“Sending millions of taxpayer dollars to a new cyber charter school that is managed by a giant for-profit corporate entity when we have yet to address the school funding court decision is not only unconscionable – it is unconstitutional,” said Williams.

“Therefore, I am calling for a moratorium on the proliferation of cyber charter schools until common sense, bipartisan reforms that legislators and school boards across the state have been asking for can be implemented. We must strengthen charter school accountability and transparency, prevent fraud, better serve high-need students, and ensure that neighborhood public schools are not adversely affected. I will continue to fight to secure these broader reforms – but in the meantime, we must stop making the problem worse.”

Gov. Josh Shapiro‘s recent budget address called for an increase in basic education funding by $1.1 billion and caps the cost districts would pay for each cyber student at $8,000. Public schools currently pay between $8,600 and $26,500 per student each year to cyber schools. It has been estimated that Pennsylvania school districts stand to save $262 million if Shapiro’s reforms are adopted.

Taj Magruder, press secretary for the Department of Education, said “the antiquated funding formula for cyber charter schools is costing school districts too much money and needs to be updated.

“That’s why the governor is calling for a uniform tuition rate of $8,000 — the amount set by a bill that passed the House of Representatives last year in a bipartisan manner. This better reflects what it actually costs to educate a student at a cyber charter.”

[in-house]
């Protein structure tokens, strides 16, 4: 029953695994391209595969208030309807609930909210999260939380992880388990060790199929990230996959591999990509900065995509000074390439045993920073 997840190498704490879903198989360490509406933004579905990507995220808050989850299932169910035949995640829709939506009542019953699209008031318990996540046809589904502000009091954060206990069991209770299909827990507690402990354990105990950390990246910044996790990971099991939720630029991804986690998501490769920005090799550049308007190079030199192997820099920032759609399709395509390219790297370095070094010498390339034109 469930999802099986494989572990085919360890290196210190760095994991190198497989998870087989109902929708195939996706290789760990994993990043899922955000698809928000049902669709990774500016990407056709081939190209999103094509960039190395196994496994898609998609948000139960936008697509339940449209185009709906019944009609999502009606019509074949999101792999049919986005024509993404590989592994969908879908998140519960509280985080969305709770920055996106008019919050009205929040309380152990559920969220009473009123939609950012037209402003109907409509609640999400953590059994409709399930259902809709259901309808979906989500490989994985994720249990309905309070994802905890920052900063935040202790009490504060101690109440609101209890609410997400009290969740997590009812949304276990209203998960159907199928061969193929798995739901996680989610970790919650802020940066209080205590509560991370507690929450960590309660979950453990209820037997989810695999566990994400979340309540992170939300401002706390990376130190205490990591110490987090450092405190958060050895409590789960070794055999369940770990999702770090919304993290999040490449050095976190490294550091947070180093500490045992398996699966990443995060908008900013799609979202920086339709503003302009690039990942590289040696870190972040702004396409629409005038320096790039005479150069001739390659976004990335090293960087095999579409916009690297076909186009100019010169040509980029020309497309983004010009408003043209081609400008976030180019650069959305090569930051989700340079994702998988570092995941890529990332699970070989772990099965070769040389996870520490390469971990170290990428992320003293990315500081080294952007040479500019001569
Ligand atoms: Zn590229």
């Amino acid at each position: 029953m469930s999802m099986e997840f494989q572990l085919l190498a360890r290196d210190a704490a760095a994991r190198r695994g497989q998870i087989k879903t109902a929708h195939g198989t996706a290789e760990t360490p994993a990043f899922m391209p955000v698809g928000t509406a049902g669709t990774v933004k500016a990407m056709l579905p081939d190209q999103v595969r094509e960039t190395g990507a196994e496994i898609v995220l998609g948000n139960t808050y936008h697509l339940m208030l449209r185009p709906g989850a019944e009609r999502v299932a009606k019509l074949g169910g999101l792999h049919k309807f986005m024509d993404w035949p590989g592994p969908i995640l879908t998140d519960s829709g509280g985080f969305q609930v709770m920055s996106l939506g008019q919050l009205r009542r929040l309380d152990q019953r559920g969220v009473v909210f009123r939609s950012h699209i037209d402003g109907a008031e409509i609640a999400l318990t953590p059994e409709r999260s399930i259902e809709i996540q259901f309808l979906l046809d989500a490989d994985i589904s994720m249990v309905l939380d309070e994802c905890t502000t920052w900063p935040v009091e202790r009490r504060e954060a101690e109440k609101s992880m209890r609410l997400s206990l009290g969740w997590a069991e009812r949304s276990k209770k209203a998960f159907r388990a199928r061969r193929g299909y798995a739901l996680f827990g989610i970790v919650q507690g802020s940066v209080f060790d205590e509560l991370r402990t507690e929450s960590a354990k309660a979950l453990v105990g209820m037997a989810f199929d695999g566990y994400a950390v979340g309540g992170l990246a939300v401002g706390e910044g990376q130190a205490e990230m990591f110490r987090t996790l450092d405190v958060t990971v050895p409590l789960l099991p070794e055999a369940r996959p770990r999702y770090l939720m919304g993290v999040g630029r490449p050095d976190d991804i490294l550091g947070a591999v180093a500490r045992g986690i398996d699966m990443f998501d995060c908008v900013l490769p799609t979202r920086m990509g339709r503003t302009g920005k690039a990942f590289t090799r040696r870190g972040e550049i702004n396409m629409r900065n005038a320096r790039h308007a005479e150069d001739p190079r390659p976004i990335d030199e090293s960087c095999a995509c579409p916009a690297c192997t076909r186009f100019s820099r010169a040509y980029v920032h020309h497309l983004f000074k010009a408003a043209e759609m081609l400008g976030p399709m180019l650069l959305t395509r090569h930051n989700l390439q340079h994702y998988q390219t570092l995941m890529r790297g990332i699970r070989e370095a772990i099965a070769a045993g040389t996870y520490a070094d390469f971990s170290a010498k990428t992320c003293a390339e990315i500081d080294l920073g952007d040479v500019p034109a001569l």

Pennsylvania Secretary of Education Khalid Mumin said the proposed cap would also put spending in line with the actual cost of serving these students.

“The education programming shall not be compromised. We’re looking at the difference between face-to-face brick and mortar education in comparison to charter education, which happens online,” he told lawmakers.

Timothy Eller, senior vice president of outreach and government relations for Commonwealth Charter Academy Cyber Charter School, said that the school incurs other costs that are unique to its model.

“Because we are a comprehensive, full-time school, and not a program, we have higher and unique costs in areas in which school districts do not, such as internet reimbursement to families, student computers and technical support, procuring and delivering technology and curriculum materials to students’ homes, and contracting with service providers throughout the state to provide in-home services to students with special needs,” Eller said.

The school — which enrolled just over 20,000 during the 2022-2023 school year — also provides live instruction, field trips and job training. That said, Commonwealth Charter Academy also reported more than $122 million in profits for the fiscal year ending in June 2022.

“So it definitely makes us question how much we’re paying when they’re reporting those kinds of profits. They’re spending that kind of money on advertising and sponsorships,” said Andy Christ, senior policy director for the Pennsylvania School Boards Association (PSBA).

One Response

  1. Agree with the Senator but would take it a step further. Bring ALL tax dollars back to public schools. These charter schools are just leaching off of the schools and collecting paychecks.